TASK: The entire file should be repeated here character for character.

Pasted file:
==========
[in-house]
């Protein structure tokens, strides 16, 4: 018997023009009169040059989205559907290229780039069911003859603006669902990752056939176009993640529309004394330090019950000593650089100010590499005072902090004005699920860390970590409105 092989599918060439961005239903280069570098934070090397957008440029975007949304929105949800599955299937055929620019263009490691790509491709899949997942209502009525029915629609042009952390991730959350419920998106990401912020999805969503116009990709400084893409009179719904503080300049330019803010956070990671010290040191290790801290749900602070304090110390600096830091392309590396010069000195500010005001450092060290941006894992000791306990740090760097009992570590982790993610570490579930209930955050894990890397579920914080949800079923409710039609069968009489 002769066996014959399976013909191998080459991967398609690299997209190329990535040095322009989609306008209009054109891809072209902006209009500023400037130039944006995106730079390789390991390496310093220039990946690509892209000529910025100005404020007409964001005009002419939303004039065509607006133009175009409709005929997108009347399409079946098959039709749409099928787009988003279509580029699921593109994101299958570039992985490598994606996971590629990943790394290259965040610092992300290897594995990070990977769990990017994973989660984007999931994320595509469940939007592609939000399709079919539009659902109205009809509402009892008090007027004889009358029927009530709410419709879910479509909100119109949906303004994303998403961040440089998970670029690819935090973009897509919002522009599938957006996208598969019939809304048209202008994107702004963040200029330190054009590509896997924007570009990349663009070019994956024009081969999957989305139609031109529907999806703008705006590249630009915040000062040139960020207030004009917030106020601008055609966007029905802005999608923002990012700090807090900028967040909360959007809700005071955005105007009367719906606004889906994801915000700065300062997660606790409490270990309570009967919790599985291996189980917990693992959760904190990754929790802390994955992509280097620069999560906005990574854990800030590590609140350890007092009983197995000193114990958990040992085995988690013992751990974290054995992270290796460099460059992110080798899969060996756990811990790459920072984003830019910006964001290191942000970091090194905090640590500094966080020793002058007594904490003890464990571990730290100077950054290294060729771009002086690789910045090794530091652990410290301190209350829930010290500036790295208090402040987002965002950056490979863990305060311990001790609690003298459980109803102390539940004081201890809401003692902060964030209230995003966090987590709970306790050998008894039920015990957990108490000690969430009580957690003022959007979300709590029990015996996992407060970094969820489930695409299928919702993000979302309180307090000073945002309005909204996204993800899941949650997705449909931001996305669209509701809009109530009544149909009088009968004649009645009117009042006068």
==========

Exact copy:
[in-house]
């Protein structure tokens, strides 16, 4: 018997023009009169040059989205559907290229780039069911003859603006669902990752056939176009993640529309004394330090019950000593650089100010590499005072902090004005699920860390970590409105 092989599918060439961005239903280069570098934070090397957008440029975007949304929105949800599955299937055929620019263009490691790509491709899949997942209502009525029915629609042009952390991730959350419920998106990401912020999805969503116009990709400084893409009179719904503080300049330019803010956070990671010290040191290790801290749900602070304090110390600096830091392309590396010069000195500010005001450092060290941006894992000791306990740090760097009992570590982790993610570490579930209930955050894990890397579920914080949800079923409710039609069968009489 002769066996014959399976013909191998080459991967398609690299997209190329990535040095322009989609306008209009054109891809072209902006209009500023400037130039944006995106730079390789390991390496310093220039990946690509892209000529910025100005404020007409964001005009002419939303004039065509607006133009175009409709005929997108009347399409079946098959039709749409099928787009988003279509580029699921593109994101299958570039992985490598994606996971590629990943790394290259965040610092992300290897594995990070990977769990990017994973989660984007999931994320595509469940939007592609939000399709079919539009659902109205009809509402009892008090007027004889009358029927009530709410419709879910479509909100119109949906303004994303998403961040440089998970670029690819935090973009897509919002522009599938957006996208598969019939809304048209202008994107702004963040200029330190054009590509896997924007570009990349663009070019994956024009081969999957989305139609031109529907999806703008705006590249630009915040000062040139960020207030004009917030106020601008055609966007029905802005999608923002990012700090807090900028967040909360959007809700005071955005105007009367719906606004889906994801915000700065300062997660606790409490270990309570009967919790599985291996189980917990693992959760904190990754929790802390994955992509280097620069999560906005990574854990800030590590609140350890007092009983197995000193114990958990040992085995988690013992751990974290054995992270290796460099460059992110080798899969060996756990811990790459920072984003830019910006964001290191942000970091090194905090640590500094966080020793002058007594904490003890464990571990730290100077950054290294060729771009002086690789910045090794530091652990410290301190209350829930010290500036790295208090402040987002965002950056490979863990305060311990001790609690003298459980109803102390539940004081201890809401003692902060964030209230995003966090987590709970306790050998008894039920015990957990108490000690969430009580957690003022959007979300709590029990015996996992407060970094969820489930695409299928919702993000979302309180307090000073945002309005909204996204993800899941949650997705449909931001996305669209509701809009109530009544149909009088009968004649009645009117009042006068």